The French hood is one of the most distinguished fashion items during the 1500s, just at the onset of the Renaissance period. Obviously enough, the French hood originated in France.
It is a type of bonnet backed by a stiff frame. But unlike bonnets of the 18th to 19th centuries, which resembled a hood found in a horse-drawn carriage, the French hood was worn back on the head.
The French hood somewhat resembles the English hood (also known as gable hood) except that the former has a rounded shape as opposed to the angular, gable-like shape of the latter. The English hood is also more conservative as it covers the front part of the hair. The less conservative French hood, on the other hand, exposes it. However, both hoods cover the ears.
The French hood is most popularly associated with Anne Boleyn, queen of England and the second wife of Henry VIII. She is said to have introduced the French hood into England. During her stay in France, Boleyn adopted the continental style. She had continued to wear it upon her return to England.
However, portraits of the French duchess and queen consort, Anne of Brittany, in the early 1500s show her wearing what could be the precursor to the French hood. And we think she had the more appropriate credit to that.
The pleated band, usually gold-colored, at the front of the French hood (worn by Catherine of Aragon [above], widow of Arthur, Prince of Wales, and the then first wife of Arthur’s brother, King Henry VIII) would remain an integral part of this headdress for the next couple of decades.
Other distinctive features of the French hood are the embellishments on the top and bottom edges of the hood. They are called “billiments,” which consist of a neat row of jewels (usually pearls) on both edges of the hood. Although they were not essential features, these decorative elements definitely added the fashionable factor to the otherwise plain French hood. The French hood also features curves on the sides.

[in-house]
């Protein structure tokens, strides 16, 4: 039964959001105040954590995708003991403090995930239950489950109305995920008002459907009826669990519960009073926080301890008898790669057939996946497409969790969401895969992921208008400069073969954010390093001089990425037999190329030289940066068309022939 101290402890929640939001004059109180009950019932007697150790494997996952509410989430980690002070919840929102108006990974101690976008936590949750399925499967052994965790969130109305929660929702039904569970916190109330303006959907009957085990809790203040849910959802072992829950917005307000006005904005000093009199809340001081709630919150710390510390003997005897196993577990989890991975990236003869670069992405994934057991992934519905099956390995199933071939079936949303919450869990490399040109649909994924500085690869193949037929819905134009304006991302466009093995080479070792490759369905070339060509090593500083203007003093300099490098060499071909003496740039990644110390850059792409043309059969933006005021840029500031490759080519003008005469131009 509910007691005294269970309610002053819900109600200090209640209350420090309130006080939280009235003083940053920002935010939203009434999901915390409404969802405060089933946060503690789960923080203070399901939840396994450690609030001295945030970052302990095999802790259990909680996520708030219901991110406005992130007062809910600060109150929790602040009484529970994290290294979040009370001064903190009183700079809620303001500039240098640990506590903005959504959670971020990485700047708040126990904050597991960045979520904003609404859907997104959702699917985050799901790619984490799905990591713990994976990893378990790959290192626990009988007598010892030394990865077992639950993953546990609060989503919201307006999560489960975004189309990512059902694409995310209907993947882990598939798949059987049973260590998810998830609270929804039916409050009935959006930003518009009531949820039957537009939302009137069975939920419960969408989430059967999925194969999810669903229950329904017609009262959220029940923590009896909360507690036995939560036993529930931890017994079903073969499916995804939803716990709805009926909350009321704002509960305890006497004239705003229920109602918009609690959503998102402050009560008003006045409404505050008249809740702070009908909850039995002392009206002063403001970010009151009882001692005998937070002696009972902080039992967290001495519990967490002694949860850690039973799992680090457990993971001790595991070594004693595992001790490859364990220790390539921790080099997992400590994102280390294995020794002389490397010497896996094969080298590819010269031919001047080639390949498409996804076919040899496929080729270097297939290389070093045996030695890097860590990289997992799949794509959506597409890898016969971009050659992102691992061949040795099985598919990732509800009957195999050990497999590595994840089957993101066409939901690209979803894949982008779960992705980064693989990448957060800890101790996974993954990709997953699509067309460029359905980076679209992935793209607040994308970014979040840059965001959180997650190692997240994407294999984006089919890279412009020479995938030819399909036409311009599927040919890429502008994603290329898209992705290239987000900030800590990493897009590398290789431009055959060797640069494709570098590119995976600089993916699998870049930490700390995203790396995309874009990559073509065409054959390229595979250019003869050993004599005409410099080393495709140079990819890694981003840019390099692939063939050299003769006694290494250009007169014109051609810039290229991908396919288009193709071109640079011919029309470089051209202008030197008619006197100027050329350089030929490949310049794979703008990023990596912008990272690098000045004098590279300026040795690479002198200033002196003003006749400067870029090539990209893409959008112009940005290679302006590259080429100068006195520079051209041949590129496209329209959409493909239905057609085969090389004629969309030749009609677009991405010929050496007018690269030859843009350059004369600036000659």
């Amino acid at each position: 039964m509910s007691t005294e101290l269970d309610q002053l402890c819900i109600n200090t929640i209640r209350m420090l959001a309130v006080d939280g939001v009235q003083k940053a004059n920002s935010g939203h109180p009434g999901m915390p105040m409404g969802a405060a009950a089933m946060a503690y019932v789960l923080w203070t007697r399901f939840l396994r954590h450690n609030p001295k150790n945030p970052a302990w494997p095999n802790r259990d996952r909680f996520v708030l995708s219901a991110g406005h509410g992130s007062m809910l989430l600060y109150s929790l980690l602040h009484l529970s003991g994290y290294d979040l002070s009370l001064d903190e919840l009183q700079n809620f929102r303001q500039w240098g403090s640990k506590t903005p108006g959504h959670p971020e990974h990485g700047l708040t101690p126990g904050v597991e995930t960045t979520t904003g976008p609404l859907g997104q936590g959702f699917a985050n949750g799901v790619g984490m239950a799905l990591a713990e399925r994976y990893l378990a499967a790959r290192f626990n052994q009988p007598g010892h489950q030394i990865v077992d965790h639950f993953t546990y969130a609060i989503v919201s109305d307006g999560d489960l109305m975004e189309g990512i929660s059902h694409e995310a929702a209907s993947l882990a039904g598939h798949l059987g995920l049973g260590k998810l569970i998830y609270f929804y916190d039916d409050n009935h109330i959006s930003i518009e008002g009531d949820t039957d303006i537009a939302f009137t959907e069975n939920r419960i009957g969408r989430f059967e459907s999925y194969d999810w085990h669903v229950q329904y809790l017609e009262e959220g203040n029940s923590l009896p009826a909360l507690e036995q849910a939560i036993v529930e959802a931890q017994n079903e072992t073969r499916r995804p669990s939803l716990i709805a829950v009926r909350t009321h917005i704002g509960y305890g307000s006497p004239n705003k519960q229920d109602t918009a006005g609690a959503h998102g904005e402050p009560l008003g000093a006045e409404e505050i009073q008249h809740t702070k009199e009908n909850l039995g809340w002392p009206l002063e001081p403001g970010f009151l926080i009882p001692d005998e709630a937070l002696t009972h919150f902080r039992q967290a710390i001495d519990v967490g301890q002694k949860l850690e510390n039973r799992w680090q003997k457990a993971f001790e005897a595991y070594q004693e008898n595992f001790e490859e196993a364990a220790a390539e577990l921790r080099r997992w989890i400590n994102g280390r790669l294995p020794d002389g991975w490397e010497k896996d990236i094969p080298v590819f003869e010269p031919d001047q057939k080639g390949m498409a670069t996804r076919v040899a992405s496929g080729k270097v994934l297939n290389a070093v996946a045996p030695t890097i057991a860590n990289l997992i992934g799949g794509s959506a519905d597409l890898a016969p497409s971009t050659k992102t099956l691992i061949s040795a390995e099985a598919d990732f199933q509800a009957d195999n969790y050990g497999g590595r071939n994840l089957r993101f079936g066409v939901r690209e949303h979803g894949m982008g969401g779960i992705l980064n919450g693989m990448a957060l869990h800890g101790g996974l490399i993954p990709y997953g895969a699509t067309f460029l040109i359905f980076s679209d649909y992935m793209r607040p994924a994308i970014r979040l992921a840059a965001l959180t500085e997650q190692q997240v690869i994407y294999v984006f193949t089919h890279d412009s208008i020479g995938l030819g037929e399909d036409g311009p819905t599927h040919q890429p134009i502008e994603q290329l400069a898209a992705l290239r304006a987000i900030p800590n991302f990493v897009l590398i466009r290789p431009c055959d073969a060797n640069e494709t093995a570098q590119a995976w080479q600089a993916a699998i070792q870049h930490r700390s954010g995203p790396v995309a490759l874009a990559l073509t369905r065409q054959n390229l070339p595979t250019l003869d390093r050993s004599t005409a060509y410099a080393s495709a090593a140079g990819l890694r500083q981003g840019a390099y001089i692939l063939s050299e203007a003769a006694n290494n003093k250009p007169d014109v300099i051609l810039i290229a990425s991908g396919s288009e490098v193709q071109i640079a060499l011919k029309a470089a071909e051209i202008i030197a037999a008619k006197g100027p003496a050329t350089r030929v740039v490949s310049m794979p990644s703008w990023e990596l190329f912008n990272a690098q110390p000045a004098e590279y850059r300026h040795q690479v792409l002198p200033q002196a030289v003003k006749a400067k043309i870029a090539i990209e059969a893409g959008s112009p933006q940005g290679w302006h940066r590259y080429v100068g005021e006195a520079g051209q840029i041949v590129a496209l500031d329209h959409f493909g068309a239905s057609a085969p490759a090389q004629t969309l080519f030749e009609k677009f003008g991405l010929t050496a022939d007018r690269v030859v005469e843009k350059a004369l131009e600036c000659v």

As the French hood was gaining popularity, its shape and form evolved. The size of the French hood became smaller and its side curves grew even more pronounced. It was worn even further back on the head.
There was also a variation of the French hood, which was even curvier than the previous iterations. In the above painting by Hans Holbein the Younger, this version of the French hood worn by an unknown woman (previously thought to be Catherine Howard, Henry VIII’s fifth wife) has a curvier shape. It features a strap underneath the chin to keep the hood in place.
During much of the Elizabethan era, the look of the French hood changed dramatically. It shrank even further into a delicate arrangement of lace and jewels. It was entirely referred to as a “billiment” even more than “French hood.”
Queen Mary I, like many other women at the time, used to wear the typical crescent-shaped French hood when she was younger. In later years, though, she preferred wearing the flatter, square-shape type as shown in the above 1555 portrait.
Unfortunately, there are no surviving pieces of the original 16th-century French hoods in existence, so historians cannot determine how it was exactly constructed.
The French hood’s popularity peaked from 1530 to 1580. Although the shape and the look evolved as years passed, the basic construction remained the same.